Every year, we head off to the Messe in Frankfurt and follow the hard working week with a short vacation somewhere in Europe. I always look forward to the trip and it's always a lot of fun! This year is a little different in that the vacation is preceding the trip to the Messe. So, I'm writing this from 'vacation' to tell you about my adventures so far...
What a great trip it has been! Aside from the regular tourist things, which alone are very cool, such as Notre Dame, Coffee, The Louve, more coffee, The Eiffel Tower, Coffee etc.. etc... I had some really great Saxophone experiences so far.
First, we visited the Selmer Factory and what a great place it was! Florent Milhaud took us around the factory and explained every step of the process that Selmer implements when making their saxophones. Watching keys being made, bells stamped and some still hammered, tone holes cut, ohh my. What a truly wonderful experience.
One really interesting thing was the cleanliness of the factory. It was truly spotless. Also, the people working at each area were exceptionally kind and thoughtful. They stopped what they were doing to show us and explain. If there was something that was not being done that day, for example neck making, the workers stopped what they were doing, set up that machine and ran a couple parts, when possible, just so that we could see the process. Florent, your kindness and that of the people in the factory was overwhelming. Thank you!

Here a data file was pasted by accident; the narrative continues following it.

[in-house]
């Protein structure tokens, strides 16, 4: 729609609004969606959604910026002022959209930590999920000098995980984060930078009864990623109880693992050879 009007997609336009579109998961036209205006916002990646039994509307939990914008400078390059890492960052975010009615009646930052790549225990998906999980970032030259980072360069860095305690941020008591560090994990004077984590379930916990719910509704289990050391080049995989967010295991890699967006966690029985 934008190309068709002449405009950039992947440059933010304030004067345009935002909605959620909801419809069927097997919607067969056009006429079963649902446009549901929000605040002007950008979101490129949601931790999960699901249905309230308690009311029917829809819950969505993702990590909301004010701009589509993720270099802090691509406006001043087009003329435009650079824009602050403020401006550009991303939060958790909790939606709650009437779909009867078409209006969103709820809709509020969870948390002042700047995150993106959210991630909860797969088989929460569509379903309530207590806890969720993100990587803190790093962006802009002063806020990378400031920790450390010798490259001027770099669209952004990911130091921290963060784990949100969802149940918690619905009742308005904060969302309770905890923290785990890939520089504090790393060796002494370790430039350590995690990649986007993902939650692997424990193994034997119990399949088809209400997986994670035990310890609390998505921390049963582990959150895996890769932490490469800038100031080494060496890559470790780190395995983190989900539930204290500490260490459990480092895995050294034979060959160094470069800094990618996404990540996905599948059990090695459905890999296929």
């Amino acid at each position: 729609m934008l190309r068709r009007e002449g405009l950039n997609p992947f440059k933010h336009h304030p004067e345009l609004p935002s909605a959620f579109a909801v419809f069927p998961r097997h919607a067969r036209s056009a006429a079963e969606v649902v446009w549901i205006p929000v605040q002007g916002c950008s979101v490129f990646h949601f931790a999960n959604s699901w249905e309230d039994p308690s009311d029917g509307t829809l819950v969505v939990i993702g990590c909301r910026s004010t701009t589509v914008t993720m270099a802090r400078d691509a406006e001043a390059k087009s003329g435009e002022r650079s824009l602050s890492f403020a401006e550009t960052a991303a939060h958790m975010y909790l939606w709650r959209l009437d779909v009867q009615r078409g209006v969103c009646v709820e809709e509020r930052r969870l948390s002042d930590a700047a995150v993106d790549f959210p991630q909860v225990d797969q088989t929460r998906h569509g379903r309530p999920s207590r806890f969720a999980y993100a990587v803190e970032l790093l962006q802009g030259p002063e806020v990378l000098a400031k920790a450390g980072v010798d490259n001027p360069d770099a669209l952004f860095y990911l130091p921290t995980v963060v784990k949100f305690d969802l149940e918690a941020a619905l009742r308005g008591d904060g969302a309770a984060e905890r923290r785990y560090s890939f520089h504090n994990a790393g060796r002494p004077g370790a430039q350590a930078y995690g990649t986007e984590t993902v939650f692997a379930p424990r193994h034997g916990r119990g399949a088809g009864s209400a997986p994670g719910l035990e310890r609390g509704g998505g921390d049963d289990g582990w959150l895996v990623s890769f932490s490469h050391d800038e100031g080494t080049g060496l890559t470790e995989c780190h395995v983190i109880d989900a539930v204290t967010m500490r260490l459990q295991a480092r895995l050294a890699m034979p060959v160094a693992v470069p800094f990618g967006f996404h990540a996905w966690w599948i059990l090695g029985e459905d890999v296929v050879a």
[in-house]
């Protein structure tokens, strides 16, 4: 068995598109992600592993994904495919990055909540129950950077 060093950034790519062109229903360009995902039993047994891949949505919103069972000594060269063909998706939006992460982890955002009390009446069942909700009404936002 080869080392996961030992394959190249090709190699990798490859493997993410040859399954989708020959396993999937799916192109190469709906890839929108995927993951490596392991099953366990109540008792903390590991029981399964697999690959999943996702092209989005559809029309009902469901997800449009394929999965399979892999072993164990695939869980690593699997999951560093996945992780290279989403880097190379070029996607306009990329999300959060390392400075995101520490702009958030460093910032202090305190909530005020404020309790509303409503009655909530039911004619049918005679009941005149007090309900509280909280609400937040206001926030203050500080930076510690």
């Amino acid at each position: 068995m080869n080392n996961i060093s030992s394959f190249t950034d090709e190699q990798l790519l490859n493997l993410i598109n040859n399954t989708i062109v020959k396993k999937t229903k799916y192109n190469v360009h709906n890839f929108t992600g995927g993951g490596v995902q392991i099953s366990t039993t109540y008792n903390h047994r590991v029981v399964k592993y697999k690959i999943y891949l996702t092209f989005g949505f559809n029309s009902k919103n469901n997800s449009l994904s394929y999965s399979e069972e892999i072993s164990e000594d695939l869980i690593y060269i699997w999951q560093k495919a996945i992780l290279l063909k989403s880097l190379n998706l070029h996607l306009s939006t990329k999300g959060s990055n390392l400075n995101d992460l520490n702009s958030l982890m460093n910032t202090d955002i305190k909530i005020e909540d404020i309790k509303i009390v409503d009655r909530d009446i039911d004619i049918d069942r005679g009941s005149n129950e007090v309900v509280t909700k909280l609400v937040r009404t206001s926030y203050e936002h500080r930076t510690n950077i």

Understandably, we were asked not to take any pictures, so you will have to go there and see it for yourself. Get on a plane, then a train, then walk 5 minutes, and just past the Buffet factory is Selmer is on the Left. Tell Florent I said hello!
While at the factory, I saw Jerome Selmer, whom I had met previously, and he invited me to stop at the Paris headquarters and talk with him about the work we do on Saxophones at the Sax ProShop. So, the next morning I took the Train to Rue de Fontaine and went to the Selmer headquarters. After a truly wonderful factory visit, I expected a lot from this stop. What I found was even better. I was greeted by a very kind receptionist and enjoyed another good coffee and conversation with Florent until Jerome was able to join us.
Jerome pushed me to tell him about myself, which I love to do anyway, and we talked about my Sax ProShop in Wilmington. We compared the station set-up at the MusicMedic.com Sax ProShop to the final assembly at the Selmer Factory. It was confirmed that we spend more time overhauling a saxophone than the factory spends building one (twice as much time actually!).
We talked about the differences between our shops and how we do things. Soon, the conversation advanced to set-up. I explained to Jerome some of my techniques like the "Balanced Venting Method" and the way I "Balance" a saxophone. The really great part of the visit was Jerome's openness and desire to learn what I know. He listened intently and came back at me with very good input. Of course, not all of my observations about the Selmer saxophones were positive; some were critical and these are the comments that Jerome seemed to enjoy hearing the most. Clearly, he is someone with an open mind and tons of humility. It was wonderful to talk to such a passionate and hard working person.
Finally, we discussed the possibility of having the Sax ProShop set up a new Selmer in our unique way and send it back to them for evaluation. I really hope that happens. I believe I would take as much from the feedback I would receive from Selmer's evaluation as they would take from seeing and hearing my work.
Now, we're headed to see Carina Rascher in Basel where I will be picking up an original Adolphe Sax Alto with the most amazing history you could imagine. I'll take some photos of this horn when I have it and tell you all about it. You're not going to believe this....